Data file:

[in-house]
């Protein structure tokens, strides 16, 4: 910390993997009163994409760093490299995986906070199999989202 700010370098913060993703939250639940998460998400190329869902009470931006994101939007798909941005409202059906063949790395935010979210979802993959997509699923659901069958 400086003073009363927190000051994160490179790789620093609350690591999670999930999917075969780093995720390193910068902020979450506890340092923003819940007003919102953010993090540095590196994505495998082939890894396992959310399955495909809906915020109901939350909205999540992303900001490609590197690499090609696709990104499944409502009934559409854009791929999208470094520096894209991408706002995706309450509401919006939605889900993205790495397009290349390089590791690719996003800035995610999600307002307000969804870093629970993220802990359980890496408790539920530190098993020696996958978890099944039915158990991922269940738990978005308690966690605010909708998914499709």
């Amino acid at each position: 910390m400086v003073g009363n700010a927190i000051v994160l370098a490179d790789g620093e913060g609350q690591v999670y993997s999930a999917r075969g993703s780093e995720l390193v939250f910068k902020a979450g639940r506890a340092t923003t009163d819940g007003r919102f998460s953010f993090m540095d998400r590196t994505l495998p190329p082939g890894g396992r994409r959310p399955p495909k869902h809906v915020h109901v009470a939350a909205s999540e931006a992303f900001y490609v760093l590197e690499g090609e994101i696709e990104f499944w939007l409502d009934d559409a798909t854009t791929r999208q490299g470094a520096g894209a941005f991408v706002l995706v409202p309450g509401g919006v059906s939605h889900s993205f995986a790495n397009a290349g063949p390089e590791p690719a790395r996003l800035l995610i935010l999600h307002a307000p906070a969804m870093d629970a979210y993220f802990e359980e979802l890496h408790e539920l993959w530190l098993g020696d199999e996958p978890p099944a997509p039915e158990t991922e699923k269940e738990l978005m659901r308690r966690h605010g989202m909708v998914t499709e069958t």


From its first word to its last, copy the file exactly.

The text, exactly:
[in-house]
């Protein structure tokens, strides 16, 4: 910390993997009163994409760093490299995986906070199999989202 700010370098913060993703939250639940998460998400190329869902009470931006994101939007798909941005409202059906063949790395935010979210979802993959997509699923659901069958 400086003073009363927190000051994160490179790789620093609350690591999670999930999917075969780093995720390193910068902020979450506890340092923003819940007003919102953010993090540095590196994505495998082939890894396992959310399955495909809906915020109901939350909205999540992303900001490609590197690499090609696709990104499944409502009934559409854009791929999208470094520096894209991408706002995706309450509401919006939605889900993205790495397009290349390089590791690719996003800035995610999600307002307000969804870093629970993220802990359980890496408790539920530190098993020696996958978890099944039915158990991922269940738990978005308690966690605010909708998914499709």
């Amino acid at each position: 910390m400086v003073g009363n700010a927190i000051v994160l370098a490179d790789g620093e913060g609350q690591v999670y993997s999930a999917r075969g993703s780093e995720l390193v939250f910068k902020a979450g639940r506890a340092t923003t009163d819940g007003r919102f998460s953010f993090m540095d998400r590196t994505l495998p190329p082939g890894g396992r994409r959310p399955p495909k869902h809906v915020h109901v009470a939350a909205s999540e931006a992303f900001y490609v760093l590197e690499g090609e994101i696709e990104f499944w939007l409502d009934d559409a798909t854009t791929r999208q490299g470094a520096g894209a941005f991408v706002l995706v409202p309450g509401g919006v059906s939605h889900s993205f995986a790495n397009a290349g063949p390089e590791p690719a790395r996003l800035l995610i935010l999600h307002a307000p906070a969804m870093d629970a979210y993220f802990e359980e979802l890496h408790e539920l993959w530190l098993g020696d199999e996958p978890p099944a997509p039915e158990t991922e699923k269940e738990l978005m659901r308690r966690h605010g989202m909708v998914t499709e069958t």